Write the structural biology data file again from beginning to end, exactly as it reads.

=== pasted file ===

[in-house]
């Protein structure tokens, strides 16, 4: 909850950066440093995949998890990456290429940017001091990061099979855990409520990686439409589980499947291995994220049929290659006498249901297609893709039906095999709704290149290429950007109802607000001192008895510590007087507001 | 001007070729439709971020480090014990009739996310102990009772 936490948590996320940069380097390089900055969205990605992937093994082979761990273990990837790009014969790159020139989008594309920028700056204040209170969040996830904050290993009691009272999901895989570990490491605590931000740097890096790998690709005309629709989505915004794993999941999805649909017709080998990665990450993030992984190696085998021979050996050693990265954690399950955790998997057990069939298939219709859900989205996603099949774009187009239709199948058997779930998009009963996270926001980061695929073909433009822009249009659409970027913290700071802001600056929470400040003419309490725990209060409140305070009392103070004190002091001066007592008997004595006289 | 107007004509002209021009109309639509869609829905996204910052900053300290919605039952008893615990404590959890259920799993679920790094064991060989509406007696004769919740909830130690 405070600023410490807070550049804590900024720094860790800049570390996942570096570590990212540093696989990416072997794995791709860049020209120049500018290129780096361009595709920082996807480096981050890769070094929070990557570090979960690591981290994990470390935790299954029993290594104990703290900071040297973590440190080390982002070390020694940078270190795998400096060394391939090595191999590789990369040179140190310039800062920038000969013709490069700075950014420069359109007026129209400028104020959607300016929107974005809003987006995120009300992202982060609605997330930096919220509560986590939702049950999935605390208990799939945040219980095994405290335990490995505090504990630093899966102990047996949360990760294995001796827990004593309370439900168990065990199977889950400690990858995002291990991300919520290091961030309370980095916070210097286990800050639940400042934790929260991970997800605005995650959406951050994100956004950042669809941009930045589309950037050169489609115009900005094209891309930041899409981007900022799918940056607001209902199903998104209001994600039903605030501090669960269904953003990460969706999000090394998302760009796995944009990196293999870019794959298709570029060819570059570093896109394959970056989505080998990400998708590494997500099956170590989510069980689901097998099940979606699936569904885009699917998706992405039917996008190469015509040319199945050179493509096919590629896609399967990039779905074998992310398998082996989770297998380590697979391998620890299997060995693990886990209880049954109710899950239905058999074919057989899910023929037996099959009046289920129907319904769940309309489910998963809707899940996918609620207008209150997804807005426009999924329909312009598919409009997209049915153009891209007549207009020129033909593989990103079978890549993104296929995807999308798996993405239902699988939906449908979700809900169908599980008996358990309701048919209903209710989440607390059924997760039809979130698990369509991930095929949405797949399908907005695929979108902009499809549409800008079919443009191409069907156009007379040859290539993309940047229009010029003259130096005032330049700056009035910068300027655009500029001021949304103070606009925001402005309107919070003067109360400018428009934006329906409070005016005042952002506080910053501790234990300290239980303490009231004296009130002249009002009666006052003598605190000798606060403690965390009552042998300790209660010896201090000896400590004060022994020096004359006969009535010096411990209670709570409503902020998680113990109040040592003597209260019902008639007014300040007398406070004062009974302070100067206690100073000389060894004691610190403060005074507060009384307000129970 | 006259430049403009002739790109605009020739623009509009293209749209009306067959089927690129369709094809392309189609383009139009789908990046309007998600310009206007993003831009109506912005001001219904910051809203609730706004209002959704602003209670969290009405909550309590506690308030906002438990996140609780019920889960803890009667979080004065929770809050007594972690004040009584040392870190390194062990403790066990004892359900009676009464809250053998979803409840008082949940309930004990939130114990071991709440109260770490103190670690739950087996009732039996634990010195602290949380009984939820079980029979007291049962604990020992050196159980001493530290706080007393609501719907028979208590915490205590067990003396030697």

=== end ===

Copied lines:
[in-house]
């Protein structure tokens, strides 16, 4: 909850950066440093995949998890990456290429940017001091990061099979855990409520990686439409589980499947291995994220049929290659006498249901297609893709039906095999709704290149290429950007109802607000001192008895510590007087507001 | 001007070729439709971020480090014990009739996310102990009772 936490948590996320940069380097390089900055969205990605992937093994082979761990273990990837790009014969790159020139989008594309920028700056204040209170969040996830904050290993009691009272999901895989570990490491605590931000740097890096790998690709005309629709989505915004794993999941999805649909017709080998990665990450993030992984190696085998021979050996050693990265954690399950955790998997057990069939298939219709859900989205996603099949774009187009239709199948058997779930998009009963996270926001980061695929073909433009822009249009659409970027913290700071802001600056929470400040003419309490725990209060409140305070009392103070004190002091001066007592008997004595006289 | 107007004509002209021009109309639509869609829905996204910052900053300290919605039952008893615990404590959890259920799993679920790094064991060989509406007696004769919740909830130690 405070600023410490807070550049804590900024720094860790800049570390996942570096570590990212540093696989990416072997794995791709860049020209120049500018290129780096361009595709920082996807480096981050890769070094929070990557570090979960690591981290994990470390935790299954029993290594104990703290900071040297973590440190080390982002070390020694940078270190795998400096060394391939090595191999590789990369040179140190310039800062920038000969013709490069700075950014420069359109007026129209400028104020959607300016929107974005809003987006995120009300992202982060609605997330930096919220509560986590939702049950999935605390208990799939945040219980095994405290335990490995505090504990630093899966102990047996949360990760294995001796827990004593309370439900168990065990199977889950400690990858995002291990991300919520290091961030309370980095916070210097286990800050639940400042934790929260991970997800605005995650959406951050994100956004950042669809941009930045589309950037050169489609115009900005094209891309930041899409981007900022799918940056607001209902199903998104209001994600039903605030501090669960269904953003990460969706999000090394998302760009796995944009990196293999870019794959298709570029060819570059570093896109394959970056989505080998990400998708590494997500099956170590989510069980689901097998099940979606699936569904885009699917998706992405039917996008190469015509040319199945050179493509096919590629896609399967990039779905074998992310398998082996989770297998380590697979391998620890299997060995693990886990209880049954109710899950239905058999074919057989899910023929037996099959009046289920129907319904769940309309489910998963809707899940996918609620207008209150997804807005426009999924329909312009598919409009997209049915153009891209007549207009020129033909593989990103079978890549993104296929995807999308798996993405239902699988939906449908979700809900169908599980008996358990309701048919209903209710989440607390059924997760039809979130698990369509991930095929949405797949399908907005695929979108902009499809549409800008079919443009191409069907156009007379040859290539993309940047229009010029003259130096005032330049700056009035910068300027655009500029001021949304103070606009925001402005309107919070003067109360400018428009934006329906409070005016005042952002506080910053501790234990300290239980303490009231004296009130002249009002009666006052003598605190000798606060403690965390009552042998300790209660010896201090000896400590004060022994020096004359006969009535010096411990209670709570409503902020998680113990109040040592003597209260019902008639007014300040007398406070004062009974302070100067206690100073000389060894004691610190403060005074507060009384307000129970 | 006259430049403009002739790109605009020739623009509009293209749209009306067959089927690129369709094809392309189609383009139009789908990046309007998600310009206007993003831009109506912005001001219904910051809203609730706004209002959704602003209670969290009405909550309590506690308030906002438990996140609780019920889960803890009667979080004065929770809050007594972690004040009584040392870190390194062990403790066990004892359900009676009464809250053998979803409840008082949940309930004990939130114990071991709440109260770490103190670690739950087996009732039996634990010195602290949380009984939820079980029979007291049962604990020992050196159980001493530290706080007393609501719907028979208590915490205590067990003396030697």